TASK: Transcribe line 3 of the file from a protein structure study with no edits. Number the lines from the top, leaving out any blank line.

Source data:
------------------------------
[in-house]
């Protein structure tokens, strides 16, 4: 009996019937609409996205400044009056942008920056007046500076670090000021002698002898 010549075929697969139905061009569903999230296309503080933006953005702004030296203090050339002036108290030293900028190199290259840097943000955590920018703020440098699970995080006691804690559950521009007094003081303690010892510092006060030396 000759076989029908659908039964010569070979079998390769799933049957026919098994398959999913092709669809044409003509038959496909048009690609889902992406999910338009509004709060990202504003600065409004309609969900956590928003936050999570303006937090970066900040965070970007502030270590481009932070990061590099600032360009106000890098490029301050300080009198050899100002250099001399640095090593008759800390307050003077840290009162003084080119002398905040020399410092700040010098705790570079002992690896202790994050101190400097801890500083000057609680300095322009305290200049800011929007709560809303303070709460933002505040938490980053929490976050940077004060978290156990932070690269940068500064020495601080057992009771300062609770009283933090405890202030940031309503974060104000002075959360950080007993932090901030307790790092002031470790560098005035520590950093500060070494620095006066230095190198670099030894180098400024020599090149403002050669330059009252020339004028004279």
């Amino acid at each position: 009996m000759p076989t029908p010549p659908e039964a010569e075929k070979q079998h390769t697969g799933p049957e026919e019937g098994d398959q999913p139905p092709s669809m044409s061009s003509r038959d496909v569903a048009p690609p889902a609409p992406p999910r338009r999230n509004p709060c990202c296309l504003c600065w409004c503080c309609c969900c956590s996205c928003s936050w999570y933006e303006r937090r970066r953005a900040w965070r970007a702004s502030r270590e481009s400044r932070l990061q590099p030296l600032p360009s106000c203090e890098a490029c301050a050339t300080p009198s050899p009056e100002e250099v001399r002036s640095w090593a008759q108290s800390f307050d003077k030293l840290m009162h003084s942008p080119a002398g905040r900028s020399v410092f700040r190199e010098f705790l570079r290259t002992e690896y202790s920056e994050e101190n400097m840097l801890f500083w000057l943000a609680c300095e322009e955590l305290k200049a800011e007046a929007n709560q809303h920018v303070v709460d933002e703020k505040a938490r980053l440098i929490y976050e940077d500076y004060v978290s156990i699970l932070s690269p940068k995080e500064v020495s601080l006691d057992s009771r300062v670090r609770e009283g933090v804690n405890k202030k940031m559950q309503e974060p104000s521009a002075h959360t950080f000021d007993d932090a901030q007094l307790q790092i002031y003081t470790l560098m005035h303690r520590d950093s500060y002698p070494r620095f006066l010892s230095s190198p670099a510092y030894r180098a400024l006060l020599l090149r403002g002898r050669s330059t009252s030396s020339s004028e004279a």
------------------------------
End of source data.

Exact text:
């Amino acid at each position: 009996m000759p076989t029908p010549p659908e039964a010569e075929k070979q079998h390769t697969g799933p049957e026919e019937g098994d398959q999913p139905p092709s669809m044409s061009s003509r038959d496909v569903a048009p690609p889902a609409p992406p999910r338009r999230n509004p709060c990202c296309l504003c600065w409004c503080c309609c969900c956590s996205c928003s936050w999570y933006e303006r937090r970066r953005a900040w965070r970007a702004s502030r270590e481009s400044r932070l990061q590099p030296l600032p360009s106000c203090e890098a490029c301050a050339t300080p009198s050899p009056e100002e250099v001399r002036s640095w090593a008759q108290s800390f307050d003077k030293l840290m009162h003084s942008p080119a002398g905040r900028s020399v410092f700040r190199e010098f705790l570079r290259t002992e690896y202790s920056e994050e101190n400097m840097l801890f500083w000057l943000a609680c300095e322009e955590l305290k200049a800011e007046a929007n709560q809303h920018v303070v709460d933002e703020k505040a938490r980053l440098i929490y976050e940077d500076y004060v978290s156990i699970l932070s690269p940068k995080e500064v020495s601080l006691d057992s009771r300062v670090r609770e009283g933090v804690n405890k202030k940031m559950q309503e974060p104000s521009a002075h959360t950080f000021d007993d932090a901030q007094l307790q790092i002031y003081t470790l560098m005035h303690r520590d950093s500060y002698p070494r620095f006066l010892s230095s190198p670099a510092y030894r180098a400024l006060l020599l090149r403002g002898r050669s330059t009252s030396s020339s004028e004279a």